Day in and day out, I hear horror stories about Latin America. I don’t live in Juarez or Tijuana for crying out loud. Yes, I’ve seen Scarface, Traffic, Miami Vice, El Mariachi, Desperado, Once Upon a Time in Mexico, Man on Fire, and other crime dramas. I’ve watched every episode of Breaking Bad, Narcos, and El Chapo, too. Most of those incidents occurred during the 80’s and 90’s. Pablo Escobar was killed in 1993. Chapo Guzman got convicted and placed in a prison from which he can’t escape. What the skeptics don’t know is those tall tales you hear about Latin America regarding the drugs, kidnappings, and whatnot also happen in Southeast Asia where I lived three years. They don’t call them cartels in that region because there’s no cocaine. They do however have heroin, opium, and methamphetamines. Those organizations are labeled merely drug rings, but it’s all the same in the end. There’s several reasons why nobody knows or hears about the Asian underworld. The obvious being they’re far removed from the United States across the globe. Another is they’re not flamboyant like Medellin and Sinaloa were. They do their activities surreptitiously and fly below the radar like the Cali cartel did.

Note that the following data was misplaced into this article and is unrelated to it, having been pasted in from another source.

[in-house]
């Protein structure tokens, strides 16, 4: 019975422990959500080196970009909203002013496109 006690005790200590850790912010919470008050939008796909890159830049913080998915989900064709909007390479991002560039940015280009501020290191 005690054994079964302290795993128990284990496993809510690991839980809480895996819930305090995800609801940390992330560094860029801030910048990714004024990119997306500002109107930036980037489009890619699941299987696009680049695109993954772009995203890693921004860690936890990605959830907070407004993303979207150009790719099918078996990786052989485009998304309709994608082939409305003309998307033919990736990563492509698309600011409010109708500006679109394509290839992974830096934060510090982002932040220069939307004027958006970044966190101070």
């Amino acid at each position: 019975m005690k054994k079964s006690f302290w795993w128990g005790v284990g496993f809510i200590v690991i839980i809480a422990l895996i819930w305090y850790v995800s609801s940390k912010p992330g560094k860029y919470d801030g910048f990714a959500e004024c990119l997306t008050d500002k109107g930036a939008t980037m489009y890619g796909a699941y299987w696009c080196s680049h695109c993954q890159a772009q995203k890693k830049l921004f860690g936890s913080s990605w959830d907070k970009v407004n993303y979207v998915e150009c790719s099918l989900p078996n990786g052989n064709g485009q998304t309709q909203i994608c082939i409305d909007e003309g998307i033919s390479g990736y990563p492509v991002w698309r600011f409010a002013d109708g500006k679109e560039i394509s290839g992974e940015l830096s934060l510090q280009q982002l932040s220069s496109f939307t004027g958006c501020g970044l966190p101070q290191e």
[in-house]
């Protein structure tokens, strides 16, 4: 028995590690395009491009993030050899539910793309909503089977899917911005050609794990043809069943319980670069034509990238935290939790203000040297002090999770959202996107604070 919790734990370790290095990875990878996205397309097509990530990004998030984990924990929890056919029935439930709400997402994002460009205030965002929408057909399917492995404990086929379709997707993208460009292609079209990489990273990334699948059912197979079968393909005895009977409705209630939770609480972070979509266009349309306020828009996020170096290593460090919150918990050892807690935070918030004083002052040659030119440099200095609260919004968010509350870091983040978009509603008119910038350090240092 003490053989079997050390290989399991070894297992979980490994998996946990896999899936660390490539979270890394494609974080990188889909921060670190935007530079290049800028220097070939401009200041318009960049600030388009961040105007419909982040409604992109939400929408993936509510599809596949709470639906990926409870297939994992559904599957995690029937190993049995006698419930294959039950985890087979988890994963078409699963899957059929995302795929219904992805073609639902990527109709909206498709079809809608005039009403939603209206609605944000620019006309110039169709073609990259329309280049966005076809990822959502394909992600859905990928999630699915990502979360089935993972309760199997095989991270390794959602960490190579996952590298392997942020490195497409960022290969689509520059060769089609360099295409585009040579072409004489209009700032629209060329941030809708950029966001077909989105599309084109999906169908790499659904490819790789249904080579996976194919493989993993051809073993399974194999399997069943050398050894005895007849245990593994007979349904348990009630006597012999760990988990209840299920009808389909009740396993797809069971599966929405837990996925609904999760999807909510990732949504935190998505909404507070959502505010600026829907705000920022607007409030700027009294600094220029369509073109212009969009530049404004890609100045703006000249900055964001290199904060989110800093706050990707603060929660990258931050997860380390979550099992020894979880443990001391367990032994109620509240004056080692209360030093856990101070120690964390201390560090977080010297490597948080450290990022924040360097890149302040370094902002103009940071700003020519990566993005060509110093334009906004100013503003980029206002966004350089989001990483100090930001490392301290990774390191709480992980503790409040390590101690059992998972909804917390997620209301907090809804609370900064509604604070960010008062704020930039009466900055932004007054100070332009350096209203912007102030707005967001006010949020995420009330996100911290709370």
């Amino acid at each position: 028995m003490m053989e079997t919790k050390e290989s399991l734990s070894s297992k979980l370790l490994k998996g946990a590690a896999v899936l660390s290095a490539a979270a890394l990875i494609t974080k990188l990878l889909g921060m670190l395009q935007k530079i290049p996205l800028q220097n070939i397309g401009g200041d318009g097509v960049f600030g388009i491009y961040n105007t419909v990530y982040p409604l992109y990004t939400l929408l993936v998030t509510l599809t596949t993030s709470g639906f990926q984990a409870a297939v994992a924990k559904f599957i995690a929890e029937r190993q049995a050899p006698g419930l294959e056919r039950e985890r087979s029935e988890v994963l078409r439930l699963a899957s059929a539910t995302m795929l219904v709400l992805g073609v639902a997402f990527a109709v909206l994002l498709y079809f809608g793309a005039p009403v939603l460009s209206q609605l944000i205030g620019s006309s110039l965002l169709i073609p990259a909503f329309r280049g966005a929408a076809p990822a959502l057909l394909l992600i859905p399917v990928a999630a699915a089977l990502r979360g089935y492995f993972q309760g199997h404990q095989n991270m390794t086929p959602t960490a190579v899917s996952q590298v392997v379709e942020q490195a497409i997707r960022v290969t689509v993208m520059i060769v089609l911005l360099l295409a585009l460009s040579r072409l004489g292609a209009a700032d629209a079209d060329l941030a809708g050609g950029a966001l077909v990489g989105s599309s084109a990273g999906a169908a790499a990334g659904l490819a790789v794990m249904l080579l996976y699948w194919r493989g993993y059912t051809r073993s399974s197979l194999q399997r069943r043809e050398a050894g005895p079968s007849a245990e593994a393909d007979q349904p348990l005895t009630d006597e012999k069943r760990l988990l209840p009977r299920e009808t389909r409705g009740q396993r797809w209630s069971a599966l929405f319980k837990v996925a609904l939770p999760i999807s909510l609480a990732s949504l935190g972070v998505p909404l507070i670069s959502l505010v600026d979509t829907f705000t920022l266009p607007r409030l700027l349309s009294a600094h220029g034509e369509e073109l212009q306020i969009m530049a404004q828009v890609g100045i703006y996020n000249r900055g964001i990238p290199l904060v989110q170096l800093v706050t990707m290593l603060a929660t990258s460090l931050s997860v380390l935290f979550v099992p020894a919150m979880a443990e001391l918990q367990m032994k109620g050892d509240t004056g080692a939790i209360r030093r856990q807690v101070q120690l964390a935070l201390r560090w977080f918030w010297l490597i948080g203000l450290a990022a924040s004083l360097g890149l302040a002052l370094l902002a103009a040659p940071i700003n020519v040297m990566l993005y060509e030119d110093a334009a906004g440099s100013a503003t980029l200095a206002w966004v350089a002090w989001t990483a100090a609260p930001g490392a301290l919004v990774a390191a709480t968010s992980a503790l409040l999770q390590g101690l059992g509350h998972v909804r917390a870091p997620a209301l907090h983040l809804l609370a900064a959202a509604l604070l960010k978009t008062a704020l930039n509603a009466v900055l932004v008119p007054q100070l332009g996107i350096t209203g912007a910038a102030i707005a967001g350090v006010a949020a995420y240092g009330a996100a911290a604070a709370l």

Mexico Doesn’t Scare Me

I’m not afraid of Mexico City, either. I’ve been battle-tested after living in Thailand in Vietnam. Bangkok is one of the dodgiest cities on Earth. Mexico City can’t be any worse than Bangkok I tell myself. There are significant Russian and Ukrainian communities there and Saigon, and I’m certain they bring heavy hitters from Moscow and Kiev. Many Japanese expats live in both locales much of whom I suspect are Yakuza. I’ve stated I watch the same movies all the ‘experts’ have. I’ve even seen American Gangster based on a true story. Denzel Washington played Frank Lucas, an African-American kingpin in New York City during the 60’s and 70’s. Lucas smuggled heroin into the United States through coffins of fallen Vietnam War soldiers. There’s a street in Saigon called Bui Vien where people get zapped out of their minds on drugs. The police are there facilitating it making sure nothing gets out of hand. Thailand is one of the worst places on the planet when it comes to child sex trafficking. Many child predators travel to Southeast Asia as sex tourists because they know the governments are so corrupt, and there’s nothing anyone can do. I lived there when they busted Jared Fogel, the pitchman for Subway. I was also there during the bombing at Erawan Shrine. My inbox was flooded over the next day because my family and friends worried I might have been blown to smithereens.